Sign $pgp Password => abc, Text => Important info, Armor => 1,
           Signfile => signed.asc, Key => $keyobj;

This is sort of the reverse of the first example. It takes what is in the Text field and signs it. It then puts the result in the file signed.asc and returns it to the caller. In this case, the entire message is ASCII armored including the orignal text (i.e. Text). We also specify another secret key to produce the signature. For more information on the the key objects, please see PGP::Key section.

o PGP::Encrypt

        $encrypted_document = Encrypt $pgp %args;

The Encrypt method produces an encrypted document with the given public keys specified by Key. The Encrypt method follow the same conventions as the Sign method. The data to be encrypted can be sent to the method or can reside in a file. The resulting encrypted data can also reside in a file or be sent back to the caller.

In addition to encrypting a document, the document can also be signed by using the Sign key in the %args array. If the document is to be signed by the default secret key (last key added to the secret keyring), then Sign can be left undefined or contain something other than a reference to a key object. Otherwise the Sign key should contain a reference to a specific key object (see PGP::Key).

        Armor           The output should be ASCII armored
        Encryptfile     The filename of the encrypted document
        File            Encrypt the specified file
        Key             Encrypt with the specified key object
        Nosave          Do not allow user to save message
        Password        The password to use for signing
        Sign            In addition to encrypting, sign the document
        Text            Data to be encrypted
        Wipe            Remove orignal file

o PGP::Decrypt

        \%stats = Decrypt $pgp %args;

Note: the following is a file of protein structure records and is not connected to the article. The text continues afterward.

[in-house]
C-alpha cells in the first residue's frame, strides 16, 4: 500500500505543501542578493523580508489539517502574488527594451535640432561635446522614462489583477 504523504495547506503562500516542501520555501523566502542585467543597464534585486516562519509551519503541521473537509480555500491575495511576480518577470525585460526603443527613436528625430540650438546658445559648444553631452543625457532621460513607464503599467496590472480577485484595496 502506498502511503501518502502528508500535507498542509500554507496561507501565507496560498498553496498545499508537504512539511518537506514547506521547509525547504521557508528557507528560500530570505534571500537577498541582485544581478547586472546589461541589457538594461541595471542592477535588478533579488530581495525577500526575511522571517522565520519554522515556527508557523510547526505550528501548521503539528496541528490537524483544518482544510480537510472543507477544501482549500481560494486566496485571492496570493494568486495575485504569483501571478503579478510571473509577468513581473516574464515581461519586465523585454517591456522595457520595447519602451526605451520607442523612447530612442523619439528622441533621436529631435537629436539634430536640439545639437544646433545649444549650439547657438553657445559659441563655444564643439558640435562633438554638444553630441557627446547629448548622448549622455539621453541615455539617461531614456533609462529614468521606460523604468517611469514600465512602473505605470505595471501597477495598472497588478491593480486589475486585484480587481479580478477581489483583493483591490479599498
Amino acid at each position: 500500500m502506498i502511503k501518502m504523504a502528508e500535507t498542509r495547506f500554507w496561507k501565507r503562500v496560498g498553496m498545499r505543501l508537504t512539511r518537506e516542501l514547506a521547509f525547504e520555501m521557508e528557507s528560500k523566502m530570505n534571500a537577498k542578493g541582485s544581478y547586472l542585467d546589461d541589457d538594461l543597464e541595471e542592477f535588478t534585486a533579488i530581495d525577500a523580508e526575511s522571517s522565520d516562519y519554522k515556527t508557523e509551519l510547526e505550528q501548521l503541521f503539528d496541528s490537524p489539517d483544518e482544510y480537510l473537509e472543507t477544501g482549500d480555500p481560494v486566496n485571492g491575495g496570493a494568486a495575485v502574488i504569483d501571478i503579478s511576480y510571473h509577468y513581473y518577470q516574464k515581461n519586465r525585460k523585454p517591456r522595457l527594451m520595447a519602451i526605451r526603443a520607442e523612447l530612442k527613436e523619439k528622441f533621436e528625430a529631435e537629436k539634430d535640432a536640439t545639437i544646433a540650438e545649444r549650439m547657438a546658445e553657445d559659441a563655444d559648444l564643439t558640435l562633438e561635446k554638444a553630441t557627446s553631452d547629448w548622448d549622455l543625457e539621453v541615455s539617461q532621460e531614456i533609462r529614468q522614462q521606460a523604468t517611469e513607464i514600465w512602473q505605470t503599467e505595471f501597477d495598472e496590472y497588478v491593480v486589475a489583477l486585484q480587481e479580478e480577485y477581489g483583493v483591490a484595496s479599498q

Decrypt will use a PGP secret key to decrypt a message. The secret key must reside on the secret keyring. The Decrypt method follows the same conventions for data transfer that Sign and Encrypt follow. The resulting associative array that is sent back contains three fields:

        Text            The decrypted document
        Signature       PGP::Key object of the signer (if any)
        Time            Time document was signed (if any)
        Key             PGP::Key object used to decrypt document

The following are the accepted arguments:

        Password        Password to use for decrypting
        File            File to decrypt
        Keyring         Needed to return info about document
        Plainfile       File to put the data in
        Text            Document to decrypt
        Wipe            Remove original file

The Password argument is required to perform the decryption of the document. The Keyring argument is also required if any document information is to be returned.

o PGP::Info

        \%doc = Info $pgp %args;

Info returns an associative array or a reference to an associative array to the caller. This returned structure contains information about the document that is sent to the Info method. The returned structure is fairly straight forward:

        Text            The decrypted document